After the TNM criteria have been classified, the results are combined in a process called stage grouping. The final stage groupings are very similar to those of the Butchart system and are listed as follows:

  • Stage I – In the first stage, only one side of the pleura or peritoneum is affected by mesothelioma, but the cancerous cells may also appear in nearby organs on the same side. Lymph nodes have yet to be affected.
  • Stage II – At this stage, the tumor may have spread to the lung or bronchial passages on the same side of the pleura that was originally affected. The pericardium and the diaphragm may also have been affected on the same side. Cancerous cells may be present on the lymph nodes in the immediate area.
  • Stage III – The third stage is characterized by the spread of mesothelioma to the wall of the thoracic cavity, the heart or other organs on the same side as was originally affected. Additional lymph nodes may also be affected.
  • Stage IV – Stage IV mesothelioma occurs when cancerous cells have spread to the opposite side of the pleura or peritoneum. It may also have spread into the mesothelium on the opposite side of the diaphragm. Organs in the abdomen or the neck may be affected at this stage, which also includes metastasis to distant organs.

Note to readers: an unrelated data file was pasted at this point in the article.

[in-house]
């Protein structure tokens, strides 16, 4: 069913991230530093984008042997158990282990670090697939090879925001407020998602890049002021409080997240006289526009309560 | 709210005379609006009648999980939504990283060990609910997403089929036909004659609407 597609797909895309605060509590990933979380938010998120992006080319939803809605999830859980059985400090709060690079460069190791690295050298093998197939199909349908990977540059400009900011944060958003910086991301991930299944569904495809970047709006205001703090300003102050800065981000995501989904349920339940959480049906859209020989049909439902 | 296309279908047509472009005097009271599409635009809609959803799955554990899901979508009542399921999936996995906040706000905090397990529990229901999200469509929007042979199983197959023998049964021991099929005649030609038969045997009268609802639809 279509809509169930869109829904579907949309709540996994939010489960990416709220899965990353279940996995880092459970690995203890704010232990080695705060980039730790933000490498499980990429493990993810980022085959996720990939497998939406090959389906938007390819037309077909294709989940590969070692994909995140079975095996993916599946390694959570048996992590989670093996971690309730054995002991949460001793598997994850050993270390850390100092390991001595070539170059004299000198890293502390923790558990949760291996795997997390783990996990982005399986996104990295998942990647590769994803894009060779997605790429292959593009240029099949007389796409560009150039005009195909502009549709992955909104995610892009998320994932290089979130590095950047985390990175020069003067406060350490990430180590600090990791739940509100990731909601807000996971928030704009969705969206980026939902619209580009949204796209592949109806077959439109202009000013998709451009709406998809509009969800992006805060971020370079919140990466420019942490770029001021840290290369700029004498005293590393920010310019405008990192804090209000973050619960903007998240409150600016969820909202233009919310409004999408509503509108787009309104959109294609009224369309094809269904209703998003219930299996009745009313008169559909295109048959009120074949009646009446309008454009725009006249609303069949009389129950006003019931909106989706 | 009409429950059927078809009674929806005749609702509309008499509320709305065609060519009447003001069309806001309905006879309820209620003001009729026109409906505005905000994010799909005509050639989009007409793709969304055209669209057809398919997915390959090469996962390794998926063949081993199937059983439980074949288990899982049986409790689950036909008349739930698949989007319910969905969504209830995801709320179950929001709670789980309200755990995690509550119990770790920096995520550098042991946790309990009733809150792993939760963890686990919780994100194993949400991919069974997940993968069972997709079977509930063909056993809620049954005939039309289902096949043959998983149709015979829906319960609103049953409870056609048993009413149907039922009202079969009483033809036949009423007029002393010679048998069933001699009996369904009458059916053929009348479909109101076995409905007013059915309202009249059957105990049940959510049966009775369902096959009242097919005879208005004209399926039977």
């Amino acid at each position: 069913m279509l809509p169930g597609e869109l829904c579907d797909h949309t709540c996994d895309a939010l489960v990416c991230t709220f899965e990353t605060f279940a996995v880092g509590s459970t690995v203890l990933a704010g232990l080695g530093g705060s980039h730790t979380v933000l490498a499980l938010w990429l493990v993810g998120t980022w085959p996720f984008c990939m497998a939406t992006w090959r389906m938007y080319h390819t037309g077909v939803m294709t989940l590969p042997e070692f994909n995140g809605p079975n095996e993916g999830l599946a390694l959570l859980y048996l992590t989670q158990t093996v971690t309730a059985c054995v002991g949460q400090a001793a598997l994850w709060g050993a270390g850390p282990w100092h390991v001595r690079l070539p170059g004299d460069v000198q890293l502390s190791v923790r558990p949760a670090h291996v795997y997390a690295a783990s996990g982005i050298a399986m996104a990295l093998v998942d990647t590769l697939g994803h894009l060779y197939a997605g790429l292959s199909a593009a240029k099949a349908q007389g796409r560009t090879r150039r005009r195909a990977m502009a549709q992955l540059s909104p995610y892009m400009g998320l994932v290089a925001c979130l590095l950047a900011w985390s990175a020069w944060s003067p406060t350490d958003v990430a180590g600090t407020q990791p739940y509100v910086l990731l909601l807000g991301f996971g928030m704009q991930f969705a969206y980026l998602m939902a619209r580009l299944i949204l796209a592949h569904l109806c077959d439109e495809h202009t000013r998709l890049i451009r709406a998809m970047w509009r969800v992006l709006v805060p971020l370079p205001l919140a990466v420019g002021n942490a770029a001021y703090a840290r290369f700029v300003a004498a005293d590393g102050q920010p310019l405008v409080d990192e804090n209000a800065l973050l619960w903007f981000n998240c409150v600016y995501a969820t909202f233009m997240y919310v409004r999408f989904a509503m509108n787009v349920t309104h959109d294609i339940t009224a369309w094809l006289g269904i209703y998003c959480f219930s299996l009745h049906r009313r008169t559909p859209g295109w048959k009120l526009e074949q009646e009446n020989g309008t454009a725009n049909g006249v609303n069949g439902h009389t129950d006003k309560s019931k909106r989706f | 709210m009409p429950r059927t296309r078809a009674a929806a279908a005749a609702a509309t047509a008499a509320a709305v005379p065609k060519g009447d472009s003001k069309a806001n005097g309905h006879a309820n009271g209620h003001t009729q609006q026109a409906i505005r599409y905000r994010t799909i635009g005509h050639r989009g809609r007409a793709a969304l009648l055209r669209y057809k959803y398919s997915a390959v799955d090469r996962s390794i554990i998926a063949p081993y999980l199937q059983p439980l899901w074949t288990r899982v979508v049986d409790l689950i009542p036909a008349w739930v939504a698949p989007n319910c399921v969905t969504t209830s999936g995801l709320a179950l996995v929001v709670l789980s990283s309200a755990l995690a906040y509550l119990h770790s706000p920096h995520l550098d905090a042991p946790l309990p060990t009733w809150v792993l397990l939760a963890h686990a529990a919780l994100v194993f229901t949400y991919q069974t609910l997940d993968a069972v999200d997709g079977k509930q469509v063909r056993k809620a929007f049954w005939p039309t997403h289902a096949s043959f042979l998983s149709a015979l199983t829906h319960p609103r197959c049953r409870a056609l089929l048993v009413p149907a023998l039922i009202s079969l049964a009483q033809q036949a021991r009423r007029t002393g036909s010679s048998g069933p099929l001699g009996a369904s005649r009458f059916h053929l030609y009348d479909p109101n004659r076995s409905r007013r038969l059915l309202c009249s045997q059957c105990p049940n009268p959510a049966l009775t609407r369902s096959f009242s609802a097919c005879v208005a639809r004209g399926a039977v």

Brigham Mesothelioma Staging System

The Brigham staging system is based on the viability of surgery as a treatment for your particular case of mesothelioma. However, it also takes into consideration other treatments, including radiation therapy and chemotherapy. In addition, the spread of the cancer to the lymph nodes plays a role as to the stage in which your mesothelioma is categorized.

The stages in the Brigham system are similar to those of the TNM system and the Butchart system. The details of the stages are as follows:

  • Stage I – Surgery is a strong option for treatment because the tumor is localized to a specific area of the mesothelium and has not spread to any other areas or lymph nodes.
  • Stage II – The mesothelioma is still contained to the same local area as in stage I, but it may have spread to nearby lymph nodes. Surgery is still possible in treating the disease.
  • Stage III – Cancerous cells have broken free of the local area where the disease began. The cancer may have spread to the chest wall or to the mesothelium on the opposite side of the diaphragm. Lymph nodes may also be affected, but this is not a requirement in categorizing mesothelioma into this stage. Surgery can no longer be performed.
  • Stage IV – The mesothelioma has become metastatic and spread to distant organs of the body. Surgery is not viable at stage IV.

It is imperative that you contact an experienced mesothelioma attorney as soon as possible to assess your situation and prospective claim for compensation, and we encourage you to contact the offices of Goldberg & Osborne today. Simply call 1-800-THE-EAGLE (1-800-843-3245) or fill out our online case form for your free, no obligation evaluation. We work at no cost until we win your case!